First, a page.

Goldy Bear MysteriesCatering to Nobody by Diane Mott Davidson by Diane Mott Davidson. This series follows caterer Goldy as she solves murders and tries to keep her fledgling business afloat. Catering is a risky business indeed!

Hannah Swensen MysteriesThe Chocolate Chip Cookie Murder by Joanne Fluke by Joanne Fluke. Hannah Swensen is a cookie baker whose gingersnaps are almost as tart as her mouth and whose penchant for solving crime definitely stirs things up.

Bakeshop MysteriesMeet Your Baker by Ellie Alexander by Ellie Alexander. Welcome to Torte – a small-town family bakeshop where the coffee is hot, the muffins are fresh, and the cakes are definitely to die for.

Comfort Food MysteriesDo or Diner by Christine Wenger by Christine Wenger. Trixie Matkowski  agrees to take over her aunt’s diner in upstate New York, and is looking forward to the small town atmosphere she knew as a child…. until murder is on the menu.

Tea Shop MysteriesShades of Earl Grey by Laura Childs by Laura Childs. Theodosia Browning is the  owner of Charleston, South Carolina’s  Indigo Tea Shop, where a mystery is always brewing…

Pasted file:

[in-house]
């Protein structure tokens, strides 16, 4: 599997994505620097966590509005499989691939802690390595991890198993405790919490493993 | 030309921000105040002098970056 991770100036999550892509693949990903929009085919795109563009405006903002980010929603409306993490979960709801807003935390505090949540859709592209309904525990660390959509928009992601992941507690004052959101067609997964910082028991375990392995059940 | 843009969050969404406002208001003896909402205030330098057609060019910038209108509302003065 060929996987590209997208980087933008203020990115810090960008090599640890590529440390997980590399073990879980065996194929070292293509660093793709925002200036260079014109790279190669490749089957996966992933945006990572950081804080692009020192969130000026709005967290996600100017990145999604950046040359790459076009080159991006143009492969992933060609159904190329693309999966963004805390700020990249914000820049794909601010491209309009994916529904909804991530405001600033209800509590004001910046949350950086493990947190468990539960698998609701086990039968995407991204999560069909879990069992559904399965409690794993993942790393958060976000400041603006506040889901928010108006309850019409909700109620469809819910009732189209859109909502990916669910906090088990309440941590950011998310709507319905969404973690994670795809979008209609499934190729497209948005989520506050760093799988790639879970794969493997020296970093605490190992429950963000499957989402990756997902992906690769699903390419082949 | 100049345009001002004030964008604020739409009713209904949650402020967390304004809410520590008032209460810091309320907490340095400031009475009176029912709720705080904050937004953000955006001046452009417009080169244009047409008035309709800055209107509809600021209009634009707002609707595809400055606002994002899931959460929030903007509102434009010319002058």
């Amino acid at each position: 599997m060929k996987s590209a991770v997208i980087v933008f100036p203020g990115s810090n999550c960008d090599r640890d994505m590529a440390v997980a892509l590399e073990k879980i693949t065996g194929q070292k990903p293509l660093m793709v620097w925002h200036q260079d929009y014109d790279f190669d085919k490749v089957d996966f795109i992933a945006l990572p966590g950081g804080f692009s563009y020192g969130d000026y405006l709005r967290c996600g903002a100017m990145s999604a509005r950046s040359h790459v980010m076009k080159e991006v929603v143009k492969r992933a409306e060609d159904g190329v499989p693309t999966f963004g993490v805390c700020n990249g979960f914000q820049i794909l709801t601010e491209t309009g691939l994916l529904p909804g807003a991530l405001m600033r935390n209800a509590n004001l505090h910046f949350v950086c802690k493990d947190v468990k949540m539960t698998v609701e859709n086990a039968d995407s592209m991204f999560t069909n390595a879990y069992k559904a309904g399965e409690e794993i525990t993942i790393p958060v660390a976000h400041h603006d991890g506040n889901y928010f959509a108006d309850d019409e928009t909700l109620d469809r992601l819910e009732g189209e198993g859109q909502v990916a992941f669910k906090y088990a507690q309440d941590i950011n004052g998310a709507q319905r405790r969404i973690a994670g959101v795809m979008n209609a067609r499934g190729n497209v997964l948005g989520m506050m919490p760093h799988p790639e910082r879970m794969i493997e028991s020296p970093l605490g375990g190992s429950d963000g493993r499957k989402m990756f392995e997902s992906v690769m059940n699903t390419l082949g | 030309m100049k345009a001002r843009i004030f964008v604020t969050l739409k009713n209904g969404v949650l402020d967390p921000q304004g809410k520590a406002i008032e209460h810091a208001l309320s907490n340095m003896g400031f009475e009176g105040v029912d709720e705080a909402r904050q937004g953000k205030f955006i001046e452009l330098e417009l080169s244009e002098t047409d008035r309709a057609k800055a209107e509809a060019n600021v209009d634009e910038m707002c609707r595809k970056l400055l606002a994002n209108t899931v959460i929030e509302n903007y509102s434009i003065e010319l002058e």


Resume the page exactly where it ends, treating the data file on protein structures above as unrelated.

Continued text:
Cheese Shop MysteriesThe Long Quiche Goodbye by Avery Aames by Avery Aames. Charlotte Bessette runs Fromagerie Bessette, or as it’s more commonly known by the residents of small-town Providence, Ohio – the Cheese Shop. Another small town with a large number recipes to make and murders to solve.

 

Sci-Fi Favorites

Today’s guest post was written by Harold Kramer.

In this blog post, I’m going to discuss some of my favorite science fiction (sci-fi) books and authors.  If you are interested in sci-fi, a good place to find some of the best science fiction are the Hugo and Nebula Awards. These annual awards constitute a list of outstanding sci-fi literature and drama. They also provide an international platform that showcases both established and new sci-fi authors in a broad range of genres and sub-genres.